I know it’s fashion, like the frankly ludicrous fat bike fad, and we’ll swing back to doubles and triples when the spinning kids want to go a bit faster than15mph downhill. But I wish it would pass.

It comes to something when a basic hub gear offers 25% wider range than most mountain group sets.

Rant over. For now.

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#365daysofbiking Silly things

May 19th – I’m finding working from home impossible, if I’m honest. It’s very hard to keep focus with family life happening around me. There is no separation, I miss the commute; and I constantly find myself needing things from my den, or elsewhere in my workplace that would make tasks easy but without them they take forever.

I need to go back to work.

In the mean time, my daily outdoors fix is essential, and this evening I spent probably longer than necessary admiring my favourite tree, at Home Farm, Sandhills. This handsome horse chestnut is currently in bloom and looks gorgeous in the Tuesday golden hour.

Some things are markers in the madness. These fields, the canal, the sun, and that tree. They save me from nosediving. Silly things, but there you go.

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#365daysofbiking Spring flower power:

April 9th – And on my return, the spring flowers spotted in gardens and on verges around Brownhills were stunning.

There is colour everywhere at the moment, from the fragile beauty of tulips to the tiny majesty of the smaller blooms.

Work is still mentally very punishing and it’s not getting any easier – and when working from home I miss the commuting rides terribly – I need light, air, space and engagement with my beloved natural world.

But seeing these beauties makes it all seem worthwhile.

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#365daysofbiking Things in common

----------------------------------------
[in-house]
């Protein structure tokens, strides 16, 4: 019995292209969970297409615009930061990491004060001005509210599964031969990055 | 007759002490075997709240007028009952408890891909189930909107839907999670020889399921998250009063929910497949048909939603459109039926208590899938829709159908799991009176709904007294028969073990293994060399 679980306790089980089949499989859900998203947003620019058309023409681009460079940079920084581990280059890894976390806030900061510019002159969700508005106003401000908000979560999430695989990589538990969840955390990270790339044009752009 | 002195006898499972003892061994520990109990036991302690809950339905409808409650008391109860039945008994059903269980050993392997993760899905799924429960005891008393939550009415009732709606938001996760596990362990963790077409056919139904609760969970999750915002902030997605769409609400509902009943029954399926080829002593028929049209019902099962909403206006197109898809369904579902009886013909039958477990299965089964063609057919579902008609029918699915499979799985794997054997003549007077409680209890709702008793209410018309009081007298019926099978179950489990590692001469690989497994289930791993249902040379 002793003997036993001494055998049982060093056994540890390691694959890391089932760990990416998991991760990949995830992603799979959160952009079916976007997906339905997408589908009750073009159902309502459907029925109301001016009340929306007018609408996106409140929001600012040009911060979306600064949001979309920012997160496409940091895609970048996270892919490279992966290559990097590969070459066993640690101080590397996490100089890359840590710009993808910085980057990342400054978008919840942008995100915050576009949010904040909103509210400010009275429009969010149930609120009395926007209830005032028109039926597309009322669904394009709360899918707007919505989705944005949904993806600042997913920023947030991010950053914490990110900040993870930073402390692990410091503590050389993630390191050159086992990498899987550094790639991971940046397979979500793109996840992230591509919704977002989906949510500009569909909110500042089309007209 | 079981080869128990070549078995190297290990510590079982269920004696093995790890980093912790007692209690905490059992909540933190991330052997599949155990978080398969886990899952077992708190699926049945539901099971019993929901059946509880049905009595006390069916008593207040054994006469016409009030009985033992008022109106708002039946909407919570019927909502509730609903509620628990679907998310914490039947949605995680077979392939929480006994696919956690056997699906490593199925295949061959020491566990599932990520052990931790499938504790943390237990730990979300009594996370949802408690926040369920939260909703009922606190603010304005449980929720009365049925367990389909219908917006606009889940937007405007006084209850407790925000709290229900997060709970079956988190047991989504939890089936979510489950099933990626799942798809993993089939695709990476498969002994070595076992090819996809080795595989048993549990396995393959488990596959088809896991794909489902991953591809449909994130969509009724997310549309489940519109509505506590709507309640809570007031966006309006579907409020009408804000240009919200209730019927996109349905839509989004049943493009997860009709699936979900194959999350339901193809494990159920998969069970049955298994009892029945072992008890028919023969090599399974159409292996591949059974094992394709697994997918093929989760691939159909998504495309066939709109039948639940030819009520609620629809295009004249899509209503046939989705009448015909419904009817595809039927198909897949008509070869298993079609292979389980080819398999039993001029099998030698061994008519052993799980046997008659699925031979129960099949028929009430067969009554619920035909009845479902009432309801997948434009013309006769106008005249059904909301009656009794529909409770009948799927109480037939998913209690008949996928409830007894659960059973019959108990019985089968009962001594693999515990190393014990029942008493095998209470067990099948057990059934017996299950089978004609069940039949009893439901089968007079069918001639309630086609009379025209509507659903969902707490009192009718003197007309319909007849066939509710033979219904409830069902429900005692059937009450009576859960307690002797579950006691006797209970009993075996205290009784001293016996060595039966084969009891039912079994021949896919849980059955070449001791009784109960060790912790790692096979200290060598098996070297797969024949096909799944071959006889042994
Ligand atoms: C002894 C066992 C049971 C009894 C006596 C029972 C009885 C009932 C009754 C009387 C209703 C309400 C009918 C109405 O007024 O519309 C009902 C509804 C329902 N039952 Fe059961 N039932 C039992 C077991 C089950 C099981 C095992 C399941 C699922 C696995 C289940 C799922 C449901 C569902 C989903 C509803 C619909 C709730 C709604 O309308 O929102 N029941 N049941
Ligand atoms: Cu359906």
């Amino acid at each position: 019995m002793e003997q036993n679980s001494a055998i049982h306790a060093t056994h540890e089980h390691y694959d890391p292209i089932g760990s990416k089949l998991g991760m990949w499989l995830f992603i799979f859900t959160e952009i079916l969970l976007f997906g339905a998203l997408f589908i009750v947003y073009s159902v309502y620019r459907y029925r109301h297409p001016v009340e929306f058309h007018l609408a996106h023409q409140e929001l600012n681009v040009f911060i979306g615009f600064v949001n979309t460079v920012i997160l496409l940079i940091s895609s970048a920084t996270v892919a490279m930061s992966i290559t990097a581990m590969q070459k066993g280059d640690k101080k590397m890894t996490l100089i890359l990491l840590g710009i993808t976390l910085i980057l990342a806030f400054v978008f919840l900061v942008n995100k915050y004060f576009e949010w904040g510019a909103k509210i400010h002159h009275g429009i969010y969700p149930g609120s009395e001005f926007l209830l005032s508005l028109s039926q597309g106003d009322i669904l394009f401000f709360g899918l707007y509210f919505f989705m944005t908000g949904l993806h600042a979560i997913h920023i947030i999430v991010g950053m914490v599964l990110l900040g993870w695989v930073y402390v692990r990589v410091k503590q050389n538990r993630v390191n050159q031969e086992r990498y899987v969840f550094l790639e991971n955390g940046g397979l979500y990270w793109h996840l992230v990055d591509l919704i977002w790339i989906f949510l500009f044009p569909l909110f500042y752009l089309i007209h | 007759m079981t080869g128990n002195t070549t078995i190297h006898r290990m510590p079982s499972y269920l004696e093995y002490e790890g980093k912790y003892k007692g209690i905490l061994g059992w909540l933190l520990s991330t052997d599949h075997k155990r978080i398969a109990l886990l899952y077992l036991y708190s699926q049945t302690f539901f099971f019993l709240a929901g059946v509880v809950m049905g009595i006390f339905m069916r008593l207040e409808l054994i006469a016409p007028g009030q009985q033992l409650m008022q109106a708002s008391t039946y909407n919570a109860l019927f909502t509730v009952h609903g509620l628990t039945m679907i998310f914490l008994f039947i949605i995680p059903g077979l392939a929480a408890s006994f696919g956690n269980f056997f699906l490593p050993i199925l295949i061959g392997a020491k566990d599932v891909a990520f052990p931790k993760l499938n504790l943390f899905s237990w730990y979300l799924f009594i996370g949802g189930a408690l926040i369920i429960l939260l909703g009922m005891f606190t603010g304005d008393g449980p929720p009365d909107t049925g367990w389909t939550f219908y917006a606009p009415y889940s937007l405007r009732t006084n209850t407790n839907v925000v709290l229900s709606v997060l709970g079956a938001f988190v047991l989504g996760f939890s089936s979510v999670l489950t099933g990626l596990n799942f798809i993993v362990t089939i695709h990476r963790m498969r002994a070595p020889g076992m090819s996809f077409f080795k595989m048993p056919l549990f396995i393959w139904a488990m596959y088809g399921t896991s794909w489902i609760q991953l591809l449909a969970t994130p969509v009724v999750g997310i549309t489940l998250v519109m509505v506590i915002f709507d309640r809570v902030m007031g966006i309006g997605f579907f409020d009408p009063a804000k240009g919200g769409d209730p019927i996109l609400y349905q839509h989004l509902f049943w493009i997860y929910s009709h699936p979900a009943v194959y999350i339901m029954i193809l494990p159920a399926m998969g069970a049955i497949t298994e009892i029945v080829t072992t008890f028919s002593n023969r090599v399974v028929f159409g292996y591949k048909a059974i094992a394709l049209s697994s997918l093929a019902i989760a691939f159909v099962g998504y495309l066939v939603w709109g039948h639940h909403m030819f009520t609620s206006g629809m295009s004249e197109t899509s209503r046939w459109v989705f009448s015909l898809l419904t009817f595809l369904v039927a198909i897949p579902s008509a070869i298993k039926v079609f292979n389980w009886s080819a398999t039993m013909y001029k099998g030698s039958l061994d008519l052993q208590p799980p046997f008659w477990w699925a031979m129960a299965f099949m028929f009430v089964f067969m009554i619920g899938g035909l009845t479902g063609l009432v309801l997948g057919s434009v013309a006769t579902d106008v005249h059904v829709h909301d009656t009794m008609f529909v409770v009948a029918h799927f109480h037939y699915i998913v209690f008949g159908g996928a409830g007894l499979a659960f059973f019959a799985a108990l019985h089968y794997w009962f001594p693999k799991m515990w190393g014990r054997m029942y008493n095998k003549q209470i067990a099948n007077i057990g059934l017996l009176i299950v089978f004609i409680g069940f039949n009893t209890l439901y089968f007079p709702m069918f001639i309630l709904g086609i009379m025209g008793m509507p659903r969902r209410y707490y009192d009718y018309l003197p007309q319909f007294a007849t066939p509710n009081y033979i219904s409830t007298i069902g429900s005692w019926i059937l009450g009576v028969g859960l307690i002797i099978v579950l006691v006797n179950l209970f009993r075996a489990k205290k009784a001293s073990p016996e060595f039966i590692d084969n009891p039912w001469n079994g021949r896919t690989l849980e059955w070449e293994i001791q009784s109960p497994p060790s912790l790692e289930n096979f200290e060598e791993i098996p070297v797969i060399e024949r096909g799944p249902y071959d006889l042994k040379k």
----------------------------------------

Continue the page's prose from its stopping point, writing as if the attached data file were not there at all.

October 12th – Little sleep, online life getting to me and feeling tired. Not a great recipe – but a potter into town for shopping and a coffee was welcome. I headed to The Parade which is always beautiful in autumn, and although too early for the real show, it was still pretty impressive and a good tonic.

I remember this majestic trees being saplings. They are pretty much as old as I am.

And today, I felt very old indeed… Certainly too old to be working into the wee small hours.

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#365daysofbiking Back to black

October 11th – Although technically the next day, it was still my working Friday when I rode back home in a soaking wet, somnambulant landscape in the small hours of the morning.

I didn’t;t trust the few cars that were about, speeding around, so stuck to the canal where the only things around were roosting waterfowl and the odd, dejected and bedraggled fox.

I was tired and mentally dead.

Ah well, it’s the weekend…

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#365daysofbiking Home signal

September 21st – A rough day. I’d been hoping to make it to the Lichfield and Hatherton Canal Huddlesford Heritage Gathering, the biannual canal event near Lichfield, but had to work instead. It had been a nice day and Sunday, when I was free, promised to be awful. I was really low.

Arriving home late, I slipped out for a spin up the old rail line that used to run through Brownhills on it’s way from Walsall to Lichfield, now a lovely walking and cycling trail restored by volunteers and christened the McClean Way.

There’s now a bench been created looking out over Clayhanger Marsh by the restored signal post, and I took advantage of it to feel sorry for myself a little. But the view, the peace, the sight of foxes and herons soon cheered me up.

This is home, and a landscape I love and feel part of. I can’t be downhearted in it for long.